Concerns about the leaving certificate have been raised and discussed for more than a decade. In 2011, following years of consultation with all stakeholders, the National Council for Curriculum and Assessment, NCCA, introduced its original proposals to begin the reform of secondary education with the introduction of the junior cycle. This change was very broadly welcomed, but that happened six years ago - a complete post-primary school cycle for a child - and we are still awaiting full roll-out of the same. All constituents in the education system, Government, parents, teachers and schools, must work together to provide the education required to prepare children properly for their future lives. It is our collective responsibility and we are currently falling short in that duty. We all need to address this matter with the level of urgency and co-operation it demands. We look forward to continuing to participate in this process and we are committed to assisting as best we can to ensure that we have an education system that is fully fit for purpose and best serves our children.

Photo of Fiona O'LoughlinFiona O'Loughlin (Kildare South, Fianna Fail)
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I thank Mr. Browne. We now move on to the officials from the Department of Education and Skills and we have two speakers, Mr. Eamonn Moran and Ms Ruth Richards. I invite Mr. Moran to address the committee.

Mr. Eamonn Moran:

I thank the chairman and members for the opportunity to make this opening statement to the committee. The Department of Education and Skills, together with colleagues from the National Council for Curriculum and Assessment, NCCA, and the State Examinations Commission, SEC, have provided a joint written submission to the committee. We felt it appropriate to make a single opening statement, but my colleagues from SEC and the NCCA will be happy to speak separately, answering any questions that are raised.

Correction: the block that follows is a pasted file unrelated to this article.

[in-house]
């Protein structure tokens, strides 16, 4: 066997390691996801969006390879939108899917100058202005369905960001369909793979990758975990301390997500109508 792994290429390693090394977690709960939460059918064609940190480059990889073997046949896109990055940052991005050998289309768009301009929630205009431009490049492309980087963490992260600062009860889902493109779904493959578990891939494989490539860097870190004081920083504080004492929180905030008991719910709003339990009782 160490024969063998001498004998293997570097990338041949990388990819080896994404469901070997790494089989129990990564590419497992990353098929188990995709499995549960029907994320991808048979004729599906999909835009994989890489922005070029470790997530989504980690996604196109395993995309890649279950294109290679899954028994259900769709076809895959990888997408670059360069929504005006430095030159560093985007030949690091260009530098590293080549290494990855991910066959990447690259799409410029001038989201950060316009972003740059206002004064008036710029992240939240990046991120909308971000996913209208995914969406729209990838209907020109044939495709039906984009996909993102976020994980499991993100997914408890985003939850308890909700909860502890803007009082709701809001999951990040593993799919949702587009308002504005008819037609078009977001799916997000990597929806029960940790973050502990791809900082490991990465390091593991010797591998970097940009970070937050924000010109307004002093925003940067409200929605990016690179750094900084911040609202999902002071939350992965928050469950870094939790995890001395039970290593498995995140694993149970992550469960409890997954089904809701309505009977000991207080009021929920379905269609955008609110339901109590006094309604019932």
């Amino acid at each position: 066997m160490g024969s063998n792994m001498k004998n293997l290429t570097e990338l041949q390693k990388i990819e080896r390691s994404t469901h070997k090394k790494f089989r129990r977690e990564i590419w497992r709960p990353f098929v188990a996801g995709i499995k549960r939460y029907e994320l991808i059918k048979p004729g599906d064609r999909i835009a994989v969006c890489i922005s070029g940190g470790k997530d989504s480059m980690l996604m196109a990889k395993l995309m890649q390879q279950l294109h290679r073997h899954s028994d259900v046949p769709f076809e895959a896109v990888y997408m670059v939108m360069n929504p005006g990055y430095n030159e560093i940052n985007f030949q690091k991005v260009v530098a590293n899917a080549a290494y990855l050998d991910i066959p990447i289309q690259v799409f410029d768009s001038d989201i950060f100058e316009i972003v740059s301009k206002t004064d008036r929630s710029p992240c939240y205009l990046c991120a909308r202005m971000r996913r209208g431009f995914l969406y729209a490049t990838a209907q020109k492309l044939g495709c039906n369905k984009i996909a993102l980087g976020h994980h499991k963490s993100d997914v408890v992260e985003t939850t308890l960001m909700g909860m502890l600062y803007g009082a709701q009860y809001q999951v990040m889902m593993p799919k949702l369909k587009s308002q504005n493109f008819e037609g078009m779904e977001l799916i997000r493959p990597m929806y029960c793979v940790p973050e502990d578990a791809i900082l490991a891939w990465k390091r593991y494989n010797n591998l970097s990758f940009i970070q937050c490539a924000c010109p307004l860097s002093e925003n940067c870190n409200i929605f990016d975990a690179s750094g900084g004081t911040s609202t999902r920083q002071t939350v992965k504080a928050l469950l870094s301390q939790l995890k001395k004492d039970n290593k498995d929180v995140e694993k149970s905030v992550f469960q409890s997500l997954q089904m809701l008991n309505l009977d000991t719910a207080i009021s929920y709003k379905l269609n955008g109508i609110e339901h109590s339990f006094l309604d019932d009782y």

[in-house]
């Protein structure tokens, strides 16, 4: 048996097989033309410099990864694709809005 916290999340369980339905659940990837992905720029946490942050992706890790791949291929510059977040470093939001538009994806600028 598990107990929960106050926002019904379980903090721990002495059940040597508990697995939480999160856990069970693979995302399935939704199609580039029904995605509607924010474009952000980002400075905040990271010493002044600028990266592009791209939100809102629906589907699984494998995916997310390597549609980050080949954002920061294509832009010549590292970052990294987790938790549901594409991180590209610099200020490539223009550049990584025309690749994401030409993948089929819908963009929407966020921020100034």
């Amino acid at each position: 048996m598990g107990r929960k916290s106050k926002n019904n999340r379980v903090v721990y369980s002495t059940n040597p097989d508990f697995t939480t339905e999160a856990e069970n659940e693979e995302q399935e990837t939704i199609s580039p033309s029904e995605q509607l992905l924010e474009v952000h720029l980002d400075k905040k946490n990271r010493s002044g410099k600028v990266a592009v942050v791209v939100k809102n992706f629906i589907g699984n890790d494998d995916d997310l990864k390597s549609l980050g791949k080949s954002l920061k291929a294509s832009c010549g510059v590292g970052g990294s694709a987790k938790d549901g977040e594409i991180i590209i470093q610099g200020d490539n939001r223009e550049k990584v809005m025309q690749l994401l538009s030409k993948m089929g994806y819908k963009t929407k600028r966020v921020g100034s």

I thank the contributors who have spoken for expressing their views, as this has provided some very useful information to inform our thinking in this matter. Our submission sets out developments in reforms at senior cycle level, otherwise known as the leaving certificate, including developments in the area of assessment, as well as providing views on a number of particular issues that the committee asked us to consider. I therefore will make only a short opening statement.

Reform activity in the leaving certificate can be seen as having three strands, covering the short term and moving to the longer-term spectrum. There has been the process of reviewing the existing subject specifications to take account, for example, of the need to update various elements of these specifications to reflect developments since they were first introduced.

Alternatively, revisions may take place to introduce new assessment components for subjects. Our written submission provides details of these revisions. Specifications for some new subjects are also being prioritised for development. This helps to ensure that curriculum development continues to respond to the changing needs of learners, society and the economy and also increases subject choice for students. Such examples include the new politics and society subject which has been in the process of being implemented in schools on a phased basis from September 2016. A contributor mentioned the new computer science subject, which is being progressed for phased implementation from September 2018, while a new examinable syllabus for leaving certificate physical education will also be rolled out to schools. In parallel, a non-examinable physical education framework will also be rolled out.

In the longer term, the NCCA has recently commenced an overall review of senior cycle programmes. This review includes the leaving certificate, the leaving certificate vocational programme, LCVP, the leaving certificate applied as well as vocational pathways in the senior cycle. The review will seek to build on the strengths of the current system towards a senior cycle where greater emphasis is placed on the balance between the acquisition of skills and knowledge, on learners taking more responsibility for their own learning, and on enhancing the learning culture and environment in schools. A public discussion and consultation process will take place as part of this review during 2018.